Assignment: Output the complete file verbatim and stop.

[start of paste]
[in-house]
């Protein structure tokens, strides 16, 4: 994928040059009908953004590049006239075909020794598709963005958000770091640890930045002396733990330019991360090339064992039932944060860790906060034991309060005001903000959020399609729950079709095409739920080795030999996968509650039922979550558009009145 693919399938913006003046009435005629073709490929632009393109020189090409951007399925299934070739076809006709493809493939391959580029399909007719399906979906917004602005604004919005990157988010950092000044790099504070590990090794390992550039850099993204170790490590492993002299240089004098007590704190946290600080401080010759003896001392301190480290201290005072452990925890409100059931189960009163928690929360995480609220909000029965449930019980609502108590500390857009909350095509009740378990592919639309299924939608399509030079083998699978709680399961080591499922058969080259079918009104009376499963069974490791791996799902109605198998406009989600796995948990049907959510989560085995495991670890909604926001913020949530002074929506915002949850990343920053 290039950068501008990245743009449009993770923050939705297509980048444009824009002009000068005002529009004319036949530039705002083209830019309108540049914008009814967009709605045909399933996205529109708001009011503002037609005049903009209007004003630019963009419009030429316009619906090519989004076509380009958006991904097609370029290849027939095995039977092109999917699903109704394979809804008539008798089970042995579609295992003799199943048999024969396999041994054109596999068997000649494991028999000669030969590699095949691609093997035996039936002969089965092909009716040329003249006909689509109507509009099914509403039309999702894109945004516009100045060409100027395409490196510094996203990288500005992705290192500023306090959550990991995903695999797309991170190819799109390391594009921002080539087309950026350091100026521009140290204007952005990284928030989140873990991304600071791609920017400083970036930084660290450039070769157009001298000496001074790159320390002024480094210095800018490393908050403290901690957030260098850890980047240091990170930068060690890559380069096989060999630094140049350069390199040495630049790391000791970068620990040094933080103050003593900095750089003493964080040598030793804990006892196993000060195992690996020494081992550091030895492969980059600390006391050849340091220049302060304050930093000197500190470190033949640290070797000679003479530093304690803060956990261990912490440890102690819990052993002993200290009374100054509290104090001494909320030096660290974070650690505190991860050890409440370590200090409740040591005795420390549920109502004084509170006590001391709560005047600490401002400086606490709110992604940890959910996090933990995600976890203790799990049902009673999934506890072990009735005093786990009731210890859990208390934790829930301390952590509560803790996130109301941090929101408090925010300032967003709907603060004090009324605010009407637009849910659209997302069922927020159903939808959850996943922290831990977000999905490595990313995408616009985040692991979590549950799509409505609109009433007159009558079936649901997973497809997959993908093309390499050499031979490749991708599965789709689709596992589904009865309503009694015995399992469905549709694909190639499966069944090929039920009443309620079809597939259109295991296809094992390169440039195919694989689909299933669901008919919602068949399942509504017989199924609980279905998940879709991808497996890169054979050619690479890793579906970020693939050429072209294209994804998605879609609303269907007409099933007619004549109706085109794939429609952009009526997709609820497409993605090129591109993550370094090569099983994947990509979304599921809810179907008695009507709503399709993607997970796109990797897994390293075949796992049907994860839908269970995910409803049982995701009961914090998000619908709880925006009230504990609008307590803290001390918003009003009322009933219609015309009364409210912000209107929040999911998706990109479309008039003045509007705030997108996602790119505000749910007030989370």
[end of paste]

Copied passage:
[in-house]
């Protein structure tokens, strides 16, 4: 994928040059009908953004590049006239075909020794598709963005958000770091640890930045002396733990330019991360090339064992039932944060860790906060034991309060005001903000959020399609729950079709095409739920080795030999996968509650039922979550558009009145 693919399938913006003046009435005629073709490929632009393109020189090409951007399925299934070739076809006709493809493939391959580029399909007719399906979906917004602005604004919005990157988010950092000044790099504070590990090794390992550039850099993204170790490590492993002299240089004098007590704190946290600080401080010759003896001392301190480290201290005072452990925890409100059931189960009163928690929360995480609220909000029965449930019980609502108590500390857009909350095509009740378990592919639309299924939608399509030079083998699978709680399961080591499922058969080259079918009104009376499963069974490791791996799902109605198998406009989600796995948990049907959510989560085995495991670890909604926001913020949530002074929506915002949850990343920053 290039950068501008990245743009449009993770923050939705297509980048444009824009002009000068005002529009004319036949530039705002083209830019309108540049914008009814967009709605045909399933996205529109708001009011503002037609005049903009209007004003630019963009419009030429316009619906090519989004076509380009958006991904097609370029290849027939095995039977092109999917699903109704394979809804008539008798089970042995579609295992003799199943048999024969396999041994054109596999068997000649494991028999000669030969590699095949691609093997035996039936002969089965092909009716040329003249006909689509109507509009099914509403039309999702894109945004516009100045060409100027395409490196510094996203990288500005992705290192500023306090959550990991995903695999797309991170190819799109390391594009921002080539087309950026350091100026521009140290204007952005990284928030989140873990991304600071791609920017400083970036930084660290450039070769157009001298000496001074790159320390002024480094210095800018490393908050403290901690957030260098850890980047240091990170930068060690890559380069096989060999630094140049350069390199040495630049790391000791970068620990040094933080103050003593900095750089003493964080040598030793804990006892196993000060195992690996020494081992550091030895492969980059600390006391050849340091220049302060304050930093000197500190470190033949640290070797000679003479530093304690803060956990261990912490440890102690819990052993002993200290009374100054509290104090001494909320030096660290974070650690505190991860050890409440370590200090409740040591005795420390549920109502004084509170006590001391709560005047600490401002400086606490709110992604940890959910996090933990995600976890203790799990049902009673999934506890072990009735005093786990009731210890859990208390934790829930301390952590509560803790996130109301941090929101408090925010300032967003709907603060004090009324605010009407637009849910659209997302069922927020159903939808959850996943922290831990977000999905490595990313995408616009985040692991979590549950799509409505609109009433007159009558079936649901997973497809997959993908093309390499050499031979490749991708599965789709689709596992589904009865309503009694015995399992469905549709694909190639499966069944090929039920009443309620079809597939259109295991296809094992390169440039195919694989689909299933669901008919919602068949399942509504017989199924609980279905998940879709991808497996890169054979050619690479890793579906970020693939050429072209294209994804998605879609609303269907007409099933007619004549109706085109794939429609952009009526997709609820497409993605090129591109993550370094090569099983994947990509979304599921809810179907008695009507709503399709993607997970796109990797897994390293075949796992049907994860839908269970995910409803049982995701009961914090998000619908709880925006009230504990609008307590803290001390918003009003009322009933219609015309009364409210912000209107929040999911998706990109479309008039003045509007705030997108996602790119505000749910007030989370």